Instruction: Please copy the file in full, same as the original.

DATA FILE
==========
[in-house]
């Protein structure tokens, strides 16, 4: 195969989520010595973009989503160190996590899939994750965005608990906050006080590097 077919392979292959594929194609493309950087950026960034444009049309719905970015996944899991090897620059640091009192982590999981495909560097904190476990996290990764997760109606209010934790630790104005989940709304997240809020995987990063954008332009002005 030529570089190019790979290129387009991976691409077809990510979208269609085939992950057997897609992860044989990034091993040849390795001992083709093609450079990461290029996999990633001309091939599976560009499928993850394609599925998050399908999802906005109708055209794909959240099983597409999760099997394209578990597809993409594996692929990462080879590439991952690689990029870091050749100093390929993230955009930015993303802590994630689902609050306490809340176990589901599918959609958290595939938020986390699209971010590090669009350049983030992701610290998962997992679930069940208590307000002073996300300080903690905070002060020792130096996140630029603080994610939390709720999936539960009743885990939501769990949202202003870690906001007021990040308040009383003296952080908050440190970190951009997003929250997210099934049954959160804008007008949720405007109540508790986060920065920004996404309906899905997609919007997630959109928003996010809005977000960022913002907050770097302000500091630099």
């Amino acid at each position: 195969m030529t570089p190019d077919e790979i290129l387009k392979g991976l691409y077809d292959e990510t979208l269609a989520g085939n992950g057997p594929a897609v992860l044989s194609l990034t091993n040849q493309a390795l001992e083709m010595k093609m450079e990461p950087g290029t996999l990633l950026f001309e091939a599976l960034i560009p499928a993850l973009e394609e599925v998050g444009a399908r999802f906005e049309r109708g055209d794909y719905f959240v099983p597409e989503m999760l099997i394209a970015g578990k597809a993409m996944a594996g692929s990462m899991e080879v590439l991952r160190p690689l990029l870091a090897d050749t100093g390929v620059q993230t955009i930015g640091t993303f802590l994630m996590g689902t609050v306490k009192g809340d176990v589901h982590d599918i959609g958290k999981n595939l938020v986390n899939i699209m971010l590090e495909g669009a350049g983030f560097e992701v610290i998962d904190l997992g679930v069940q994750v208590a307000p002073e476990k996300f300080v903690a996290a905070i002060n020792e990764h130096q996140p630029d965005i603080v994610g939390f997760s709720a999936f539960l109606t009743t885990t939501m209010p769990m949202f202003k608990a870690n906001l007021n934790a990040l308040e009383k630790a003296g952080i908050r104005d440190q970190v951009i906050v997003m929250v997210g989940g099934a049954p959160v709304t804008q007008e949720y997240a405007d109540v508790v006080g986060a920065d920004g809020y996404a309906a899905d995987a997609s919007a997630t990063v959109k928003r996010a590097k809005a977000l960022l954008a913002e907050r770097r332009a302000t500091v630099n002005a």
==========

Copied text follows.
[in-house]
């Protein structure tokens, strides 16, 4: 195969989520010595973009989503160190996590899939994750965005608990906050006080590097 077919392979292959594929194609493309950087950026960034444009049309719905970015996944899991090897620059640091009192982590999981495909560097904190476990996290990764997760109606209010934790630790104005989940709304997240809020995987990063954008332009002005 030529570089190019790979290129387009991976691409077809990510979208269609085939992950057997897609992860044989990034091993040849390795001992083709093609450079990461290029996999990633001309091939599976560009499928993850394609599925998050399908999802906005109708055209794909959240099983597409999760099997394209578990597809993409594996692929990462080879590439991952690689990029870091050749100093390929993230955009930015993303802590994630689902609050306490809340176990589901599918959609958290595939938020986390699209971010590090669009350049983030992701610290998962997992679930069940208590307000002073996300300080903690905070002060020792130096996140630029603080994610939390709720999936539960009743885990939501769990949202202003870690906001007021990040308040009383003296952080908050440190970190951009997003929250997210099934049954959160804008007008949720405007109540508790986060920065920004996404309906899905997609919007997630959109928003996010809005977000960022913002907050770097302000500091630099």
């Amino acid at each position: 195969m030529t570089p190019d077919e790979i290129l387009k392979g991976l691409y077809d292959e990510t979208l269609a989520g085939n992950g057997p594929a897609v992860l044989s194609l990034t091993n040849q493309a390795l001992e083709m010595k093609m450079e990461p950087g290029t996999l990633l950026f001309e091939a599976l960034i560009p499928a993850l973009e394609e599925v998050g444009a399908r999802f906005e049309r109708g055209d794909y719905f959240v099983p597409e989503m999760l099997i394209a970015g578990k597809a993409m996944a594996g692929s990462m899991e080879v590439l991952r160190p690689l990029l870091a090897d050749t100093g390929v620059q993230t955009i930015g640091t993303f802590l994630m996590g689902t609050v306490k009192g809340d176990v589901h982590d599918i959609g958290k999981n595939l938020v986390n899939i699209m971010l590090e495909g669009a350049g983030f560097e992701v610290i998962d904190l997992g679930v069940q994750v208590a307000p002073e476990k996300f300080v903690a996290a905070i002060n020792e990764h130096q996140p630029d965005i603080v994610g939390f997760s709720a999936f539960l109606t009743t885990t939501m209010p769990m949202f202003k608990a870690n906001l007021n934790a990040l308040e009383k630790a003296g952080i908050r104005d440190q970190v951009i906050v997003m929250v997210g989940g099934a049954p959160v709304t804008q007008e949720y997240a405007d109540v508790v006080g986060a920065d920004g809020y996404a309906a899905d995987a997609s919007a997630t990063v959109k928003r996010a590097k809005a977000l960022l954008a913002e907050r770097r332009a302000t500091v630099n002005a």